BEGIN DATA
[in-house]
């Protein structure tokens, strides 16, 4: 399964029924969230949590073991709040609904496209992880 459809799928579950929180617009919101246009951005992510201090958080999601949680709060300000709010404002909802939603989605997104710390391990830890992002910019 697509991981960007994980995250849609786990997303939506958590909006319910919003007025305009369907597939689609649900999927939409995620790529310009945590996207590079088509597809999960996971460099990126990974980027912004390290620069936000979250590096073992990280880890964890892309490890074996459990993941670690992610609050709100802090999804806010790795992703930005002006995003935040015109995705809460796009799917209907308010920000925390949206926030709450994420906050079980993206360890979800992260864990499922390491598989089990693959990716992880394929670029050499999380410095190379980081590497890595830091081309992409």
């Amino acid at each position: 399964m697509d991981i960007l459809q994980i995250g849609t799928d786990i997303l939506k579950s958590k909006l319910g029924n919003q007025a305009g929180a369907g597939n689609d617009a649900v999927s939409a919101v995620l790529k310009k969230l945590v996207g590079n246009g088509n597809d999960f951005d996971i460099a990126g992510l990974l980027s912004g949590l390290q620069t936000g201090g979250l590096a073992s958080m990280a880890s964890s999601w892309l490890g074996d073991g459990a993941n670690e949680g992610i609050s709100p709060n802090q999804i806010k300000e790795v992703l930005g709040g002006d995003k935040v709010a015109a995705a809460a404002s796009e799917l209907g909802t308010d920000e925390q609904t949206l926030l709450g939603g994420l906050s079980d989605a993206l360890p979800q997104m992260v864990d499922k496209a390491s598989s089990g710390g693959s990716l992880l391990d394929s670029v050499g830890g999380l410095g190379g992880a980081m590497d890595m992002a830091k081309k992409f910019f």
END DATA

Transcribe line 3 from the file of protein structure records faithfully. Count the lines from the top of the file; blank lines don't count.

């Amino acid at each position: 399964m697509d991981i960007l459809q994980i995250g849609t799928d786990i997303l939506k579950s958590k909006l319910g029924n919003q007025a305009g929180a369907g597939n689609d617009a649900v999927s939409a919101v995620l790529k310009k969230l945590v996207g590079n246009g088509n597809d999960f951005d996971i460099a990126g992510l990974l980027s912004g949590l390290q620069t936000g201090g979250l590096a073992s958080m990280a880890s964890s999601w892309l490890g074996d073991g459990a993941n670690e949680g992610i609050s709100p709060n802090q999804i806010k300000e790795v992703l930005g709040g002006d995003k935040v709010a015109a995705a809460a404002s796009e799917l209907g909802t308010d920000e925390q609904t949206l926030l709450g939603g994420l906050s079980d989605a993206l360890p979800q997104m992260v864990d499922k496209a390491s598989s089990g710390g693959s990716l992880l391990d394929s670029v050499g830890g999380l410095g190379g992880a980081m590497d890595m992002a830091k081309k992409f910019f």